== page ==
SASS, LESS, Twitter Bootstrap, Bourbon, HAML, Slim

I've already addressed frontend technologies like HTML and CSS in this series. In the backend you're free to use whatever technology you want to use, it only has to be available for the platform you're working on. And even that is no restriction, since you can also choose your complete server stack as you want. It does not affect the user. You can write your backend code in 68K Assembler and run it on such a chip, if you want. The only common characteristic the system has to have is to speak the IP / TCP / HTTP protocol stack to deliver the content to web clients. Therefore, there are many different backend technologies, some newer, some older, with different philosophies and communities of different sizes and compositions.

The frontend-part is completely different. The World Wide Web has ever been designed for a diverse set of client software (browsers), which means a specific website is not to be made for a specific browser (although that happens all day). And this results in a need for standards. Standards, defining in what form a web server can deliver content so that every of those clients will be able to render it. Such standards are HTML, CSS, JavaScript in their various versions and modules. While you're able to use whatever programming language, technology, web server software and such you want in the backend, you're eventually bound to write HTML documents the browsers can handle (well, actually there are some unpopular alternatives like XSLT, we've seen).

Of course, such boundaries do not hold back smart hackers from improving everyday work and spending some diversity. SASS, LESS and HAML are perfect examples for such a process. While you're not able to replace CSS or HTML without all the major browsers supporting the replacement, you're definitely able to use different languages and finally translate them into what browsers understand. That's what SASS and LESS do for CSS and HAML does for HTML.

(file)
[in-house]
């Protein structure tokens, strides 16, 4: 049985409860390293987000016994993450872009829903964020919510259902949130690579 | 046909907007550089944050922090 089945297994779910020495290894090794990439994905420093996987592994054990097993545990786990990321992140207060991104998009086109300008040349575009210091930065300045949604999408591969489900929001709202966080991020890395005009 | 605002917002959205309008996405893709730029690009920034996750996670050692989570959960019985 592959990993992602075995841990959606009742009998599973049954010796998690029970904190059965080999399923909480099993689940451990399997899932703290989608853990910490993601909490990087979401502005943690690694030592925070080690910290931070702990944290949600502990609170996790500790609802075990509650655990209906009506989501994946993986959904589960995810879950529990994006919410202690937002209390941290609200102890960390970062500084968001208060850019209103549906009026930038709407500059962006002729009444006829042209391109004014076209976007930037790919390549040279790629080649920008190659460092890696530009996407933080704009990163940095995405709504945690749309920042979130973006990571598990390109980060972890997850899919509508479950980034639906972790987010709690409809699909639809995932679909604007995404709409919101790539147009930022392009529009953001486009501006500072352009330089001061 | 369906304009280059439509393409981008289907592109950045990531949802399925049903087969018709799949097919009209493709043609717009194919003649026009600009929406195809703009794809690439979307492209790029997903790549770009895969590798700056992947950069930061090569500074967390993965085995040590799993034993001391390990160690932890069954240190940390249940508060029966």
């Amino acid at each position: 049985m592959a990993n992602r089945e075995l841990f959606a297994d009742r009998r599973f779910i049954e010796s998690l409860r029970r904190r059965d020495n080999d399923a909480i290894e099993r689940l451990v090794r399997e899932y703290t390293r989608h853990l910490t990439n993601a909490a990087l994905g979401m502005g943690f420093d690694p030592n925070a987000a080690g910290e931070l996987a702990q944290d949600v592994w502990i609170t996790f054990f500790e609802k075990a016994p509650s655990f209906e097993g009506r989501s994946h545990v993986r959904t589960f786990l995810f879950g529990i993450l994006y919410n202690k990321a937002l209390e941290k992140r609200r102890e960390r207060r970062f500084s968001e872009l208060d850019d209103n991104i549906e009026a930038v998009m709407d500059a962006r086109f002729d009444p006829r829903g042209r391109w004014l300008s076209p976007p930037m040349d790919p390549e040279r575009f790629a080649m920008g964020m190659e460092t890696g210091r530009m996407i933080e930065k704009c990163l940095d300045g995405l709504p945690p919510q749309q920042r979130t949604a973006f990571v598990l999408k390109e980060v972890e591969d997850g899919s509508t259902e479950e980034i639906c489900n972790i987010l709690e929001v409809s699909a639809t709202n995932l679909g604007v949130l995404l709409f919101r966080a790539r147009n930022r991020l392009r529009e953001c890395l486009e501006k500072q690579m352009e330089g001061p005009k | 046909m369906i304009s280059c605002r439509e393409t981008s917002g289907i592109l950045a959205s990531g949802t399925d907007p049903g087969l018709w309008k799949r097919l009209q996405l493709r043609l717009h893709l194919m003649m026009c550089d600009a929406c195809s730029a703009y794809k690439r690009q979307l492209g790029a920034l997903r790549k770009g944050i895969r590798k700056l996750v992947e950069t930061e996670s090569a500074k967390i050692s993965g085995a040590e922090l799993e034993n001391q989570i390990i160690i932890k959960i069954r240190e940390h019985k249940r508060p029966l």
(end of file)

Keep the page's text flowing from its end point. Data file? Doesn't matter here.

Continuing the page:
Let's first have a quick look at SASS (Syntactically Awesome Stylesheets). Its major features on top of CSS are Nesting, Variables, Mixins and the @import statement. Nesting means, e. g., instead of

#foo {
  color: lime;

#foo div {
  color: black;

you can write the following:

#foo {
  color: lime;

  div {
    color: black;

Variables are useful to e. g. define and easily update a color variable instead of typing the same value over and over again. Mixins are a named collection of CSS rules, that can be included at any other position. They can also have (optional) parameters. And the @import statement includes other source files when compiled.

Compiled?! Sure. Since no browser is able to understand SASS, it has to be compiled into a CSS file, which may then be delivered. This can be done with the sass command line tool, which comes bundled in a Ruby gem. The example code above uses the newer SCSS syntax (Sassy CSS), which is just like CSS. This enables easy manual migration from and to plain CSS. Since SASS comes from a Ruby background, the initial SASS syntax stripped braces and semicolons in favor of indentation and newlines. Both are used today and only a matter of taste. They can easily be converted using the sass-convert tool included in the gem.